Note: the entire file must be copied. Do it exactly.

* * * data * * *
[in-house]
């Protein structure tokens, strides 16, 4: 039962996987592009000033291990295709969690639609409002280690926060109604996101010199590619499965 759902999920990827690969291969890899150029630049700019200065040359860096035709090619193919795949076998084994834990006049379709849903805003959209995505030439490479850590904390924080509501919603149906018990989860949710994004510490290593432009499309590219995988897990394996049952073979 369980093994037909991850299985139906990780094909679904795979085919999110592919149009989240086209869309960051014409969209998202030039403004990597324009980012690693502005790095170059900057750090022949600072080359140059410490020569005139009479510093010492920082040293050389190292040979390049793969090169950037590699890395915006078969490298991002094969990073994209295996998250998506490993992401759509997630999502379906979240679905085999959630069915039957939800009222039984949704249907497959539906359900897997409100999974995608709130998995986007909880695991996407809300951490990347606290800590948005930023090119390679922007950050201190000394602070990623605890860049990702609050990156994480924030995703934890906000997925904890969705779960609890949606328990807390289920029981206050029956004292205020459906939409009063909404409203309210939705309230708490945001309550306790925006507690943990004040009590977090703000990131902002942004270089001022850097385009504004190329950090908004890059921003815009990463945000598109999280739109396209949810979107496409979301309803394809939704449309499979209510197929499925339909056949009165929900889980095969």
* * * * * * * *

[in-house]
């Protein structure tokens, strides 16, 4: 039962996987592009000033291990295709969690639609409002280690926060109604996101010199590619499965 759902999920990827690969291969890899150029630049700019200065040359860096035709090619193919795949076998084994834990006049379709849903805003959209995505030439490479850590904390924080509501919603149906018990989860949710994004510490290593432009499309590219995988897990394996049952073979 369980093994037909991850299985139906990780094909679904795979085919999110592919149009989240086209869309960051014409969209998202030039403004990597324009980012690693502005790095170059900057750090022949600072080359140059410490020569005139009479510093010492920082040293050389190292040979390049793969090169950037590699890395915006078969490298991002094969990073994209295996998250998506490993992401759509997630999502379906979240679905085999959630069915039957939800009222039984949704249907497959539906359900897997409100999974995608709130998995986007909880695991996407809300951490990347606290800590948005930023090119390679922007950050201190000394602070990623605890860049990702609050990156994480924030995703934890906000997925904890969705779960609890949606328990807390289920029981206050029956004292205020459906939409009063909404409203309210939705309230708490945001309550306790925006507690943990004040009590977090703000990131902002942004270089001022850097385009504004190329950090908004890059921003815009990463945000598109999280739109396209949810979107496409979301309803394809939704449309499979209510197929499925339909056949009165929900889980095969």